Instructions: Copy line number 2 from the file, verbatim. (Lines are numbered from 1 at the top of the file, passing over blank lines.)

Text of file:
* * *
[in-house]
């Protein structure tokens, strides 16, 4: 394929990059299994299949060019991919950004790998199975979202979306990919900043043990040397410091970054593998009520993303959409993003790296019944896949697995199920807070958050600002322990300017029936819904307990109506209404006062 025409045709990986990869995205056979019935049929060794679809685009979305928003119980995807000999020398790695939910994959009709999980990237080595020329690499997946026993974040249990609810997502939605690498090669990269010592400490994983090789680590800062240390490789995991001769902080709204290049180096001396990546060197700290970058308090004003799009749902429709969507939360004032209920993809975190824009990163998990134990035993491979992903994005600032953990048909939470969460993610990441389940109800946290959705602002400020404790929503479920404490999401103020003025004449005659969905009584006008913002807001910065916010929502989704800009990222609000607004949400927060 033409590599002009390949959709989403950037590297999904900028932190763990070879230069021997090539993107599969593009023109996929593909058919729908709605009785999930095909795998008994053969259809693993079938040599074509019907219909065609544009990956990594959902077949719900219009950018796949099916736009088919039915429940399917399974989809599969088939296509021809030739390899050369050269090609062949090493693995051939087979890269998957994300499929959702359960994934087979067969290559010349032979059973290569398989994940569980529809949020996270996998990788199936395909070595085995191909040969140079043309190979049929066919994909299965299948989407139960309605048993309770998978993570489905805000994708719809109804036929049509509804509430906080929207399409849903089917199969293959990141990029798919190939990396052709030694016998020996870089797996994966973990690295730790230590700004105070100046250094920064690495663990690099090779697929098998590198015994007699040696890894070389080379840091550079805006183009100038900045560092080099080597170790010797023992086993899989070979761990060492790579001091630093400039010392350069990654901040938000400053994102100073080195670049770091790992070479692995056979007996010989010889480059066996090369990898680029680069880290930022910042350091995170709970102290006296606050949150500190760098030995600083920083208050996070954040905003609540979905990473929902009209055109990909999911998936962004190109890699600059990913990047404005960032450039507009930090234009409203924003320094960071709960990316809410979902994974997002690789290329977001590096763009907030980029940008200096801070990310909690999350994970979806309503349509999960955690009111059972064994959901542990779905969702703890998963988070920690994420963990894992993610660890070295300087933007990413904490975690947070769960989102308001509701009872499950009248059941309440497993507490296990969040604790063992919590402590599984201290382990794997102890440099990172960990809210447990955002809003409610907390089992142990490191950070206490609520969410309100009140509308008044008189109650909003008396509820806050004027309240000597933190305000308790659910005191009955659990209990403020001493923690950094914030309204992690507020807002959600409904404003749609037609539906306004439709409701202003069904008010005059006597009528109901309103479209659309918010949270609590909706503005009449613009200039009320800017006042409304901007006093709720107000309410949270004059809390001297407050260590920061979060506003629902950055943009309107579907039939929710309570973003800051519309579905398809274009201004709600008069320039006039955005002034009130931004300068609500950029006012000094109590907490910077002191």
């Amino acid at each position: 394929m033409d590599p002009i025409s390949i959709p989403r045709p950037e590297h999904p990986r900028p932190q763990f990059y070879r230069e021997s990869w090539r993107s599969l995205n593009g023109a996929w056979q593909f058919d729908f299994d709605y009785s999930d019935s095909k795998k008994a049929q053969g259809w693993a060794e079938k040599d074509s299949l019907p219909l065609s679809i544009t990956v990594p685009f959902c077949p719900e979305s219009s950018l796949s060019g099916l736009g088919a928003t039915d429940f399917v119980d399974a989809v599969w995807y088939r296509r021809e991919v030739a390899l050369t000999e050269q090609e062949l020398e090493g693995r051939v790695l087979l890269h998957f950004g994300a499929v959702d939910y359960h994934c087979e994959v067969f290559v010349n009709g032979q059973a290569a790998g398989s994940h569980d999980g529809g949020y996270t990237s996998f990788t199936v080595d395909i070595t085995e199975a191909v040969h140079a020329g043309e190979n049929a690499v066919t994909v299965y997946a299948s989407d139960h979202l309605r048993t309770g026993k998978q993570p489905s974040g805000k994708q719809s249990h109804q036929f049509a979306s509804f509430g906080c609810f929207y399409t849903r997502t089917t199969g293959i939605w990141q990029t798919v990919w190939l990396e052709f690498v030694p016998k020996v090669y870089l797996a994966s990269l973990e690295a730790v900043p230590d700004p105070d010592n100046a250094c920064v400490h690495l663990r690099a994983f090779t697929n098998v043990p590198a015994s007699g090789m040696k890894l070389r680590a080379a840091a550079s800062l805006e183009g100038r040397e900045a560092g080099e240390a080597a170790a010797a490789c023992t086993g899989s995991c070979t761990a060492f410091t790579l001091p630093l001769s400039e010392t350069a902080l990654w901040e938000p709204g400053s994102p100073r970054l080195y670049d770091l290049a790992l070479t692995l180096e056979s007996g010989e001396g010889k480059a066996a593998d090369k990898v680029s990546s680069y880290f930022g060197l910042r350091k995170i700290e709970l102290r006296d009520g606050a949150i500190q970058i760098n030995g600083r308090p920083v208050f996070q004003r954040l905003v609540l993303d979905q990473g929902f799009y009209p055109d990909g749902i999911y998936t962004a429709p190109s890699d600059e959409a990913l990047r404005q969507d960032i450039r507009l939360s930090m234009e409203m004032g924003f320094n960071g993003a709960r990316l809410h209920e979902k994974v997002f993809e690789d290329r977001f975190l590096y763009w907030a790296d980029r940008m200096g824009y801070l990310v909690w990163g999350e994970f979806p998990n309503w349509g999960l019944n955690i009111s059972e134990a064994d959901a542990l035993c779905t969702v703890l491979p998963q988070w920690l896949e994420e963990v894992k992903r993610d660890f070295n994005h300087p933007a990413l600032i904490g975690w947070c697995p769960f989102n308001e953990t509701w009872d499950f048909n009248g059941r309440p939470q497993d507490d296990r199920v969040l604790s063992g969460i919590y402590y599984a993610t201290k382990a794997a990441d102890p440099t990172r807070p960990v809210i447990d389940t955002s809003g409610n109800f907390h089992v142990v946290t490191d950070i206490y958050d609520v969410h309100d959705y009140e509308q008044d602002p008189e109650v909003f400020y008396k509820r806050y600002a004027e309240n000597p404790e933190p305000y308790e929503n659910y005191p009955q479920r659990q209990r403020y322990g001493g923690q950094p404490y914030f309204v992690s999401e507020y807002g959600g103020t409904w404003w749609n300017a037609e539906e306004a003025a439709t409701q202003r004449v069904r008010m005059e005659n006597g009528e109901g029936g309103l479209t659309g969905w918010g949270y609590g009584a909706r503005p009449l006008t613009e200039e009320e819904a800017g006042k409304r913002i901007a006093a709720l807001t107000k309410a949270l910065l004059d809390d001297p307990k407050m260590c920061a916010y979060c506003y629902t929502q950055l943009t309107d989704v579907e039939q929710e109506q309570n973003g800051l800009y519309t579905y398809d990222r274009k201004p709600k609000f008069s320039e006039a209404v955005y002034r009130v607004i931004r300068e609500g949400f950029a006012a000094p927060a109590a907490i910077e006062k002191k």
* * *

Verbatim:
């Protein structure tokens, strides 16, 4: 394929990059299994299949060019991919950004790998199975979202979306990919900043043990040397410091970054593998009520993303959409993003790296019944896949697995199920807070958050600002322990300017029936819904307990109506209404006062 025409045709990986990869995205056979019935049929060794679809685009979305928003119980995807000999020398790695939910994959009709999980990237080595020329690499997946026993974040249990609810997502939605690498090669990269010592400490994983090789680590800062240390490789995991001769902080709204290049180096001396990546060197700290970058308090004003799009749902429709969507939360004032209920993809975190824009990163998990134990035993491979992903994005600032953990048909939470969460993610990441389940109800946290959705602002400020404790929503479920404490999401103020003025004449005659969905009584006008913002807001910065916010929502989704800009990222609000607004949400927060 033409590599002009390949959709989403950037590297999904900028932190763990070879230069021997090539993107599969593009023109996929593909058919729908709605009785999930095909795998008994053969259809693993079938040599074509019907219909065609544009990956990594959902077949719900219009950018796949099916736009088919039915429940399917399974989809599969088939296509021809030739390899050369050269090609062949090493693995051939087979890269998957994300499929959702359960994934087979067969290559010349032979059973290569398989994940569980529809949020996270996998990788199936395909070595085995191909040969140079043309190979049929066919994909299965299948989407139960309605048993309770998978993570489905805000994708719809109804036929049509509804509430906080929207399409849903089917199969293959990141990029798919190939990396052709030694016998020996870089797996994966973990690295730790230590700004105070100046250094920064690495663990690099090779697929098998590198015994007699040696890894070389080379840091550079805006183009100038900045560092080099080597170790010797023992086993899989070979761990060492790579001091630093400039010392350069990654901040938000400053994102100073080195670049770091790992070479692995056979007996010989010889480059066996090369990898680029680069880290930022910042350091995170709970102290006296606050949150500190760098030995600083920083208050996070954040905003609540979905990473929902009209055109990909999911998936962004190109890699600059990913990047404005960032450039507009930090234009409203924003320094960071709960990316809410979902994974997002690789290329977001590096763009907030980029940008200096801070990310909690999350994970979806309503349509999960955690009111059972064994959901542990779905969702703890998963988070920690994420963990894992993610660890070295300087933007990413904490975690947070769960989102308001509701009872499950009248059941309440497993507490296990969040604790063992919590402590599984201290382990794997102890440099990172960990809210447990955002809003409610907390089992142990490191950070206490609520969410309100009140509308008044008189109650909003008396509820806050004027309240000597933190305000308790659910005191009955659990209990403020001493923690950094914030309204992690507020807002959600409904404003749609037609539906306004439709409701202003069904008010005059006597009528109901309103479209659309918010949270609590909706503005009449613009200039009320800017006042409304901007006093709720107000309410949270004059809390001297407050260590920061979060506003629902950055943009309107579907039939929710309570973003800051519309579905398809274009201004709600008069320039006039955005002034009130931004300068609500950029006012000094109590907490910077002191």